“Why does the Marshall Radio GPS not take advantage of the mobile network? Wouldn’t that give it unlimited range (theoretically)?”
Well, yes, in fact. And over the last few years there’ve been several mobile network-based transmitters developed and already out there and they’ve done a good job in many ways.
But we asked ourselves, “Why is it that nobody uses them?” Falconers in Europe and the Gulf who have used SMS-based designs and don’t like them tell us it’s a combination of things:
1- They are very large in size and weight, so they must use a backpack
2- You have to stop and send text requests and get intermittent updates, and some don't come for several minutes, if at all
3- Even in supposedly good areas, there are dead-zones in service where nothing can be sent or received
4- Ones they were using had awkward implementations of mapping, if any at all
5- Case designs are not up to the expected standard (not crushproof, waterproof, etc.)
So we thought: “How about we design and build something exciting that falconers would really want to use? We’ve been at this game 18 years now, and think we have a good idea as to what that might be!”
For GPS to be widely accepted by falconers, we knew it would have to be much much smaller, and ideally, the same size as a regular falconry transmitter so it could be tail or leg-mounted in a proven waterproof case design. It would need a full-featured but simple mapping application for mobile devices to which live tracks could be laid down from real-time data streaming (first iOS, then Android), another part of the experience not possible through texting or available to falconers up till now.
And after a lot of effort we worked this out; but what we didn’t anticipate was how our whole paradigm shifted. What we discovered through a season of constant field use was that this was no longer to be understood as just a recovery device, it’s actually an amazing extension of your vision when the bird is out of sight, in real-time as it is happening. And that’s what changed everything for us as users. It was addicting.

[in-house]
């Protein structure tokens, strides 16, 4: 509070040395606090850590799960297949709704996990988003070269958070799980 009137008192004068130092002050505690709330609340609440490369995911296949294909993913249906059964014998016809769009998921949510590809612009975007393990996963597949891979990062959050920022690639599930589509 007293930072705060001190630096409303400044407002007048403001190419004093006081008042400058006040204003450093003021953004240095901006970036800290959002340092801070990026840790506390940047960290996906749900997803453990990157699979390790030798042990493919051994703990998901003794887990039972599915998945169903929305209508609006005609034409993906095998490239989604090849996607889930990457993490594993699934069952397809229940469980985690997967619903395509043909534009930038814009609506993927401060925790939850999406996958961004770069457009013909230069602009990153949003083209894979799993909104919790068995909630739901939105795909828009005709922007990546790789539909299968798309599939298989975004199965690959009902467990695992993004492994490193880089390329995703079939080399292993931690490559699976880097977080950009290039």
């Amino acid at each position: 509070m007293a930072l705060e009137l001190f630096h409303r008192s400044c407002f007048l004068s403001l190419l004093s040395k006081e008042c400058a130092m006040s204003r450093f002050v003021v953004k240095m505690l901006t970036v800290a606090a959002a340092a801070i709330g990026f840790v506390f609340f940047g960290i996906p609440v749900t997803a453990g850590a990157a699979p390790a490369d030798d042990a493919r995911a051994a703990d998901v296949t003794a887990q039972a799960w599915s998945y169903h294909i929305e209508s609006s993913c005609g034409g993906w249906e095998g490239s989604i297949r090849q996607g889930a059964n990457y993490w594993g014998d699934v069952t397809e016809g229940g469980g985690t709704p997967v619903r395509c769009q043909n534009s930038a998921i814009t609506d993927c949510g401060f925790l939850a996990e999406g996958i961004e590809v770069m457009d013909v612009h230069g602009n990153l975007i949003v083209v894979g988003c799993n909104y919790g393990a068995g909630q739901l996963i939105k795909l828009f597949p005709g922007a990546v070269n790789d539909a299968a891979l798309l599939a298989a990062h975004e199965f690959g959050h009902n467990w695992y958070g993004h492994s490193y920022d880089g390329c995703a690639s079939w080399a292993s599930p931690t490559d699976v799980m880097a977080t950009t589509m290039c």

So when we said in the announcement video: "does not depend on mobile service," to us that was an important feature, not a limitation. Our customers hunt in areas around the world where mobile service is intermittent or non-existent and it cannot be counted on for the reliable live-steaming GPS experience. This new design works all the time, anywhere on earth, both in developed countries as well as the remote regions our customers go to hunt.
As the first wave of falconers are able to experience it for themselves this fall, just as we did last season, we’ll see if they also get addicted like we did, indicating we were right in choosing this strategy.
(this is not to say that a mobile-based design for a 2-4 month hacking transmitter will never be done someday, as that could really be cool)
What are the regulations in the US and Canada for using the UHF bands?
The use of the 434 (or UHF) band in the USA & Canada requires the user to apply for a Ham Radio License (easily attainable by paying a small fee and passing a written test). Once done, the user is now a legal ‘station’ and is able to use the quiet UHF band and at much higher power levels. To legally use telemetry on this band, your transmitter must broadcast your station ID (Ham Radio Call Sign) once every ten minutes in Morse Code (a feature exclusive to Marshall transmitters). You simply enter your call sign or temporary station ID (phone number) into AeroVision.
Weight: 8.4 grams with battery installed
Battery used: 1/3N 3v Lithium
Battery Life: Three (3) days, combination GPS data transmissions and beeping signal, variable duty cycle
Antenna: 7 inch end-fed dipole diplexed with GPS
Range: 5 to 30 miles
Weight: <12 oz
Battery used: 3.7V LiPo internal (rechargeable through Micro USB cable provided)
Battery life: 30+ hours
Antenna connection: SMA
Range: up to fifty (50) feet via Bluetooth LE
AeroVision Mapping App
Option One iOS Version (Available at Launch, downloadable from iTunes) requires:
- iPad Mini: Gen 1 or newer (cellular enabled)*
- iPad Air, iPad Air 2 (cellular enabled)*
We recommend an iPad Mini 4 (cellular enabled)
* Important: a cellular enabled iPad is required in order for it to have the needed GPS functions. However, you do not need to enable the cellular data plan to use AeroVision.
- iPhone: 5S and newer
We recommend an iPhone 6 or newer
Option Two- Android requirements
(availability Se[tember 2016)